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"The Way of G-d"

Part 2: “Divine Providence”

Ch. 1: “Divine Providence in General”

Paragraph 3

We find that G-d’s Providence functions one way when it comes to creation in general, and another when it comes to mankind. Since we alone enjoy free will, and can thus better or diminish ourselves as well as the world around us of our own volition.

For, indeed, we’re capable of being active participants in worldly affairs rather than the sorts of passive participants other species or phenomena are (though, the truth be known, many of us do lapse into moral, personal, and spiritual passivity, and suffer the consequences of that.)

Hence G-d interacts with us, rather than just oversees or supervises us, as He does other species. And because He and we interact, it also follows that G-d takes everything we do into consideration and sees to it that the consequences of our actions correspond to those actions, measure for measure. (This theme will come up again in the chapters to follow.)

But that’s not the case with other species or phenomena. G-d merely oversees their actions and experiences, and the consequences of them on a broad, more all-encompassing scope. And He does that by interacting only with their spiritual “roots” and “branches” (i.e. their overarching purpose in the world, and the possible repercussions of their existence), rather than with the other species or phenomena themselves.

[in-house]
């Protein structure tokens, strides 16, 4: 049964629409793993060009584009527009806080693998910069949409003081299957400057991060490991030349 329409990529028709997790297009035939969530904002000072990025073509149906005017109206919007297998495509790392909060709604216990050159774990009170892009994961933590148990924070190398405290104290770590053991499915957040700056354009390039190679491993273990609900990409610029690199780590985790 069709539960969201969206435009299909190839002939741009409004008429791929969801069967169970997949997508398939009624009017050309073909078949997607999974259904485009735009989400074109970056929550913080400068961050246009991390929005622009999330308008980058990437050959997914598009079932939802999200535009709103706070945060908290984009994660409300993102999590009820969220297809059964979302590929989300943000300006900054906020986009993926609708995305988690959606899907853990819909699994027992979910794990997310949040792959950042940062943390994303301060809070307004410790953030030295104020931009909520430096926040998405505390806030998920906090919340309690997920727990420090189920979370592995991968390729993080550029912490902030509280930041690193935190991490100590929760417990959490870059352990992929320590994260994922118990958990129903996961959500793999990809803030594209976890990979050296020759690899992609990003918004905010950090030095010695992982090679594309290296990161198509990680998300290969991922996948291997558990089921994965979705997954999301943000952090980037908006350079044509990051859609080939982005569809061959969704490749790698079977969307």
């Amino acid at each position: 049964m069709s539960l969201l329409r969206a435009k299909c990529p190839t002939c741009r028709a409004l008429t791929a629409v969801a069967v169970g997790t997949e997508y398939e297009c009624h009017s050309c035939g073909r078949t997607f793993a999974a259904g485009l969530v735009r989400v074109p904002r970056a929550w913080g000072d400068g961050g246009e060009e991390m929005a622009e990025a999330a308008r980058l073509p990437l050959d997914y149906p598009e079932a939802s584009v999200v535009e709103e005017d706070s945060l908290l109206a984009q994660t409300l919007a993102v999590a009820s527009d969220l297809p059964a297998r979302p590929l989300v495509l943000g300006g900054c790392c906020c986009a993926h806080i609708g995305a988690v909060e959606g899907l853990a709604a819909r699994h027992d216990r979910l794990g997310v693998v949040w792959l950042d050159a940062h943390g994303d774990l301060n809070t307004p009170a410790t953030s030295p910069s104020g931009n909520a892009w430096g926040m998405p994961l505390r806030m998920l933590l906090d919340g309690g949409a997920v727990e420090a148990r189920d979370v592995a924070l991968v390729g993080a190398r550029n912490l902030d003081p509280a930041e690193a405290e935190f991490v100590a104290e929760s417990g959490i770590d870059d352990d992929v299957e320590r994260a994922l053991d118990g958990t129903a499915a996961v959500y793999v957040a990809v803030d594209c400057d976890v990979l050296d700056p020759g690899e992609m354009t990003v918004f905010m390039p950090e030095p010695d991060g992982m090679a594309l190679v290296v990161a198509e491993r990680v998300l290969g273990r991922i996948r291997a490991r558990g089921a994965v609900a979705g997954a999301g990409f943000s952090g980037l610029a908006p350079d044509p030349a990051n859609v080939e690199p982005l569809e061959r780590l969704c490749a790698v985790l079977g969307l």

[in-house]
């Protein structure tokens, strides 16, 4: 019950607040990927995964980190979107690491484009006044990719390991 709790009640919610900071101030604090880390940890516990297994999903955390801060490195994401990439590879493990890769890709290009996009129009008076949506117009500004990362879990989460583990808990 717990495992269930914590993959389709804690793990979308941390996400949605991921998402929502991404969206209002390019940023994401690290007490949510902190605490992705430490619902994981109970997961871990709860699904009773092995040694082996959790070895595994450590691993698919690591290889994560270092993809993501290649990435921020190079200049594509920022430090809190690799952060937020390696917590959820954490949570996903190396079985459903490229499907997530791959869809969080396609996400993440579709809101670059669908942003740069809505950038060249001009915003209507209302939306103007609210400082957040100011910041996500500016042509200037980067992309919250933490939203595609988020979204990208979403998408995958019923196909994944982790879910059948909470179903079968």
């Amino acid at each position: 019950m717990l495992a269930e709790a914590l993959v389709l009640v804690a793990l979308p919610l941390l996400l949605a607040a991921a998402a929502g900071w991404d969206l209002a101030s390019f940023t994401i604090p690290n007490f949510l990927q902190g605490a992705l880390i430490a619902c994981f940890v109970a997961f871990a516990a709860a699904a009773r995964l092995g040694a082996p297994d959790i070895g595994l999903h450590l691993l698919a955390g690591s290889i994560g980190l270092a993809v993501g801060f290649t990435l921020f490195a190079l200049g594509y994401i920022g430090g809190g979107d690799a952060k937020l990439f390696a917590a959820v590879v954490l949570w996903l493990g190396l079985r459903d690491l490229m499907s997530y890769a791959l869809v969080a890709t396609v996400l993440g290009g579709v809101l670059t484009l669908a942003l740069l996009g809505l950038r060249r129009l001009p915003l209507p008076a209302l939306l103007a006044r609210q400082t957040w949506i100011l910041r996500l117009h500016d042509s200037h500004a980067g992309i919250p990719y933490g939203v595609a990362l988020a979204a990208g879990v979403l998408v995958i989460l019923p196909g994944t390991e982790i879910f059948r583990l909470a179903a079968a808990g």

The difference is often likened to how a teacher relates to a bright student who knows exactly what he’s doing in class, as opposed to how he acts toward the other, more pedestrian students.

The bright student (i.e., mankind) enjoys the teacher’s special attention and he’s allotted certain special privileges. His teacher watches over him proudly, almost dotingly; he duly notes and rewards the student’s contributions to the class, and the teacher may even parry from time to time with the good student. Should he somehow test his teacher’s mettle and go too far, that would be noted too, and the “star” student would suffer the consequences of that.

The other students (i.e., other species or phenomena) are certainly observed in class and encouraged to do what they do best, but because they neither “shine” nor significantly contribute to the quality of the class, they’re observed only far enough to see to it that they get what they can from the class, in order to maintain order and progress. But they’re still-and-all not doted over.

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